I don’t intend in this note to go through the mechanics of the construction of the Shadow Fed Funds Rate (FFR). I’m not clever enough for that. What I can easily understand though, even as a ‘bear with very little brain’, is that the pace of QE or QT can be combined with the headline FFR to calculate a Shadow FFR.

Hence combining the expansion of the Fed’s balance sheet from sub-$4 trillion at end 2018 to almost $9 trillion was the equivalent of the FFR falling to minus 5% (charts below)! More recently the Fed ending QE combined with just one ¼% hike in headline FFR means the Shadow FFR has already jumped from minus 5% to minus 2.5% – a 250bp hike (see chart below).

Before I get onto Solomon’s current thoughts I just want to highlight, for those like me with short memories, how when Solomon made his mid-May 2018 call that the FFR would peak at 2½%, the market was looking at something nearer 3% (see chart below). Not much difference you might think, but as the Fed enacted its final hike to 2½% in Dec 2018, expectations of easing were rapidly taking hold as investors realized that the Fed had clearly overdone the tightening cycle.

The US bond rally from mid-Nov 2018 onwards was typical of the situation when yields tend to peak before the last rate hike. Currently the market expects the Fed to tighten rates rapidly and the peak in the FFR to be close to 3½% by March 2023. On that basis, you should wait until the back end of this year before dipping your toe into the bond market. But with inflation considered rampant, many investors believe the headline FFR will peak nearer 4%, despite recession fears mounting – eg Deutsche Bank is the first large broker to forecast a US recession.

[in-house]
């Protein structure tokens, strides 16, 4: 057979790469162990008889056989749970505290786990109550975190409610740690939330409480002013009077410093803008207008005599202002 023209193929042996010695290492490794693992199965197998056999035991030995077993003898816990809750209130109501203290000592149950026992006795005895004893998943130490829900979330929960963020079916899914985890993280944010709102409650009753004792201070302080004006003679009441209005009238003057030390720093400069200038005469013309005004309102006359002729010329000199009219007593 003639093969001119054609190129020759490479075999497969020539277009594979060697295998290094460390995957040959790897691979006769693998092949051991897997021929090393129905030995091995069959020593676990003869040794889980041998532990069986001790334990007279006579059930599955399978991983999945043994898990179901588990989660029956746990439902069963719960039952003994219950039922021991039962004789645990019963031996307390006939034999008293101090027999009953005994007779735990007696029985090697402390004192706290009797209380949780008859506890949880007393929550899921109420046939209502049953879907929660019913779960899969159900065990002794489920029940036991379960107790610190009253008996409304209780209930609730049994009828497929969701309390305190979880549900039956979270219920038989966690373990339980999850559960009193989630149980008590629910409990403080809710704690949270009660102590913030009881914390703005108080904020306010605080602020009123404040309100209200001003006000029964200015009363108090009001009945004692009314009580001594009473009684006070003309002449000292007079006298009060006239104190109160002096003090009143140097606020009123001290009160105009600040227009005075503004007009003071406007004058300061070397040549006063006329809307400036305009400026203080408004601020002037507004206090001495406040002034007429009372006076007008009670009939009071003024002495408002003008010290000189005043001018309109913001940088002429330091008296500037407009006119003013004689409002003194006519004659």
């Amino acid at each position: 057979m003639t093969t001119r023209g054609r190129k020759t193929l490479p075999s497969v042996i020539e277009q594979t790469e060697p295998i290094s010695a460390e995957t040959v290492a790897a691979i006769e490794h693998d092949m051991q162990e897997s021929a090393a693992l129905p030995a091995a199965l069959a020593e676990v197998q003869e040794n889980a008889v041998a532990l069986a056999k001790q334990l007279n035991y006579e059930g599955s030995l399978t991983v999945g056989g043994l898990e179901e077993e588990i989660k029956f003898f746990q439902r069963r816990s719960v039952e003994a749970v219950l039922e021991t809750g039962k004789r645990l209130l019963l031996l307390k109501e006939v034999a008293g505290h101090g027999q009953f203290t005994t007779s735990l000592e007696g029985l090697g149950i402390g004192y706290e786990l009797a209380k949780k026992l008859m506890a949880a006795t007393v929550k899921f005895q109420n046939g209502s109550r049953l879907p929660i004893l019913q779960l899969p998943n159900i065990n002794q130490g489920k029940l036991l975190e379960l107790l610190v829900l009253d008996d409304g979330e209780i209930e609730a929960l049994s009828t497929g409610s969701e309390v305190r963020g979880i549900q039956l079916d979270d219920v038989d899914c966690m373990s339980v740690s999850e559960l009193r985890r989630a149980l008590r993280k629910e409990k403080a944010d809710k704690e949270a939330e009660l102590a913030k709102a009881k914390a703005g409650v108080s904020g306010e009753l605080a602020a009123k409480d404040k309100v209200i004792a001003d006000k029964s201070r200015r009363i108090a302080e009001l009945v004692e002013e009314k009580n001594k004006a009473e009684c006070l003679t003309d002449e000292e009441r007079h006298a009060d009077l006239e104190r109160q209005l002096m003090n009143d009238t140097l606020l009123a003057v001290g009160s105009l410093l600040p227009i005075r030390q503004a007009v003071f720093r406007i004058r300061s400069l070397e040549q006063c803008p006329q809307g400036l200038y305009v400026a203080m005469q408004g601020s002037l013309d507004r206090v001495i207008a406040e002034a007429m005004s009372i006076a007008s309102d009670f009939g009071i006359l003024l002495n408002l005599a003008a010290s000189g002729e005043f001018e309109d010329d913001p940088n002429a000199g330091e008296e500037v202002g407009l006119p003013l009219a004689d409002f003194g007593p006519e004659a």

If Solomon’s models indicate the Fed will struggle to raise FFR to 1% or above, this is a huge divergence with consensus. You can see clearly in Solomon’s chart below how the recent 250bp Shadow FFR hike compares to the cumulative easing and tightening in previous Fed cycles.

Solomon constructs a Monetary Tightening to Easing ratio (MTE, the ratio of the degree of tightening to the degree of easing in the preceding cycle). The charts below show how the MTE ratio declined in the 1980s as disinflation became the dominant theme. Hence since the mid-1980s the tightening cycle has topped out at around 70% of the previous easing cycle. Shouldn’t though, this ratio now return to 1.5x given CPI inflation has comprehensively overshot? Maybe.

But one key reason why Solomon’s MTE ratio has been lower (at 70%) recently is that tightening cycles have been halted because financial market bubbles, created by excessive Fed easing, then blow up and prevent the Fed from further tightening. And if we take the 70% MTE ratio above, Solomon calculates that the Shadow FFR will likely top out with 550bp of tightening (70% of the 800bp easing). Prior to Lael Brainard’s comments, the remaining 300bp hike in the Shadow FFR was split between a headline FFR rise to only 1½% with the remainder being QT. But with the pace of QT likely accelerated, the actual FFR will struggle to get to 1% before the Fed needs to halt the tightening cycle. That is shocking. (Solomons’ detailed note from March 22 can be found here. He is updating his thinking in a couple of weeks, which we will of course highlight).